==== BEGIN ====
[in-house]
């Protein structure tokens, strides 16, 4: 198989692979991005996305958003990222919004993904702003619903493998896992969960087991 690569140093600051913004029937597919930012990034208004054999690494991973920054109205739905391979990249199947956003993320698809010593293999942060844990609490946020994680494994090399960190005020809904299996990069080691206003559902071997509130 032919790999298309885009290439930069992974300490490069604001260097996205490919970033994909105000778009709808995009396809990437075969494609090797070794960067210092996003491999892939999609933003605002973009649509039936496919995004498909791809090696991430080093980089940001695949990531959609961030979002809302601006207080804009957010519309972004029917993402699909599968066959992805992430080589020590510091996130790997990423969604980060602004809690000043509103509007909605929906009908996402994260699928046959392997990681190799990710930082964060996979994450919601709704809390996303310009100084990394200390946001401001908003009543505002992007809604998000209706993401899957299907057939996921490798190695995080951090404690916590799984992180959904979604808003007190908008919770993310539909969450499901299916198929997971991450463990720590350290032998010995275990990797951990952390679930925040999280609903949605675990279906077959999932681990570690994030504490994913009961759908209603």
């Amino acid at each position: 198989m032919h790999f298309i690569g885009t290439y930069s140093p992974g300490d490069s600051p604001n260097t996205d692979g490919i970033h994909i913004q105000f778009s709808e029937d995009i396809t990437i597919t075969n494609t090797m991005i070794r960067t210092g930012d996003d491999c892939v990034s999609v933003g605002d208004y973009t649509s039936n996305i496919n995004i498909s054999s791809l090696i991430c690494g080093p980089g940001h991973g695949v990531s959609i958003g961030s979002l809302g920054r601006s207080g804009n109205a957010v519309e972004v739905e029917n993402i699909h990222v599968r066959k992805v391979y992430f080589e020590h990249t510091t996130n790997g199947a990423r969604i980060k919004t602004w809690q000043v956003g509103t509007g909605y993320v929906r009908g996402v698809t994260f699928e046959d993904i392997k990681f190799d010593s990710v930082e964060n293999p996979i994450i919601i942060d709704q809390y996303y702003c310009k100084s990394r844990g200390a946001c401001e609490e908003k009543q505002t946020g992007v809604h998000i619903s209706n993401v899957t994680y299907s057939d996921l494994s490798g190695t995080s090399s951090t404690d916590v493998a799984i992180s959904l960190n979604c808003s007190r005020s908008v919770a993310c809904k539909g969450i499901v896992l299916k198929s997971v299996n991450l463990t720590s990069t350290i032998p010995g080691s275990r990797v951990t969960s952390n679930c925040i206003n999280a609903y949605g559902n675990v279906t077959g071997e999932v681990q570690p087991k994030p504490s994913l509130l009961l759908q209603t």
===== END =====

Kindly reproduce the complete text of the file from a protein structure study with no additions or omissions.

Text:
[in-house]
């Protein structure tokens, strides 16, 4: 198989692979991005996305958003990222919004993904702003619903493998896992969960087991 690569140093600051913004029937597919930012990034208004054999690494991973920054109205739905391979990249199947956003993320698809010593293999942060844990609490946020994680494994090399960190005020809904299996990069080691206003559902071997509130 032919790999298309885009290439930069992974300490490069604001260097996205490919970033994909105000778009709808995009396809990437075969494609090797070794960067210092996003491999892939999609933003605002973009649509039936496919995004498909791809090696991430080093980089940001695949990531959609961030979002809302601006207080804009957010519309972004029917993402699909599968066959992805992430080589020590510091996130790997990423969604980060602004809690000043509103509007909605929906009908996402994260699928046959392997990681190799990710930082964060996979994450919601709704809390996303310009100084990394200390946001401001908003009543505002992007809604998000209706993401899957299907057939996921490798190695995080951090404690916590799984992180959904979604808003007190908008919770993310539909969450499901299916198929997971991450463990720590350290032998010995275990990797951990952390679930925040999280609903949605675990279906077959999932681990570690994030504490994913009961759908209603």
């Amino acid at each position: 198989m032919h790999f298309i690569g885009t290439y930069s140093p992974g300490d490069s600051p604001n260097t996205d692979g490919i970033h994909i913004q105000f778009s709808e029937d995009i396809t990437i597919t075969n494609t090797m991005i070794r960067t210092g930012d996003d491999c892939v990034s999609v933003g605002d208004y973009t649509s039936n996305i496919n995004i498909s054999s791809l090696i991430c690494g080093p980089g940001h991973g695949v990531s959609i958003g961030s979002l809302g920054r601006s207080g804009n109205a957010v519309e972004v739905e029917n993402i699909h990222v599968r066959k992805v391979y992430f080589e020590h990249t510091t996130n790997g199947a990423r969604i980060k919004t602004w809690q000043v956003g509103t509007g909605y993320v929906r009908g996402v698809t994260f699928e046959d993904i392997k990681f190799d010593s990710v930082e964060n293999p996979i994450i919601i942060d709704q809390y996303y702003c310009k100084s990394r844990g200390a946001c401001e609490e908003k009543q505002t946020g992007v809604h998000i619903s209706n993401v899957t994680y299907s057939d996921l494994s490798g190695t995080s090399s951090t404690d916590v493998a799984i992180s959904l960190n979604c808003s007190r005020s908008v919770a993310c809904k539909g969450i499901v896992l299916k198929s997971v299996n991450l463990t720590s990069t350290i032998p010995g080691s275990r990797v951990t969960s952390n679930c925040i206003n999280a609903y949605g559902n675990v279906t077959g071997e999932v681990q570690p087991k994030p504490s994913l509130l009961l759908q209603t």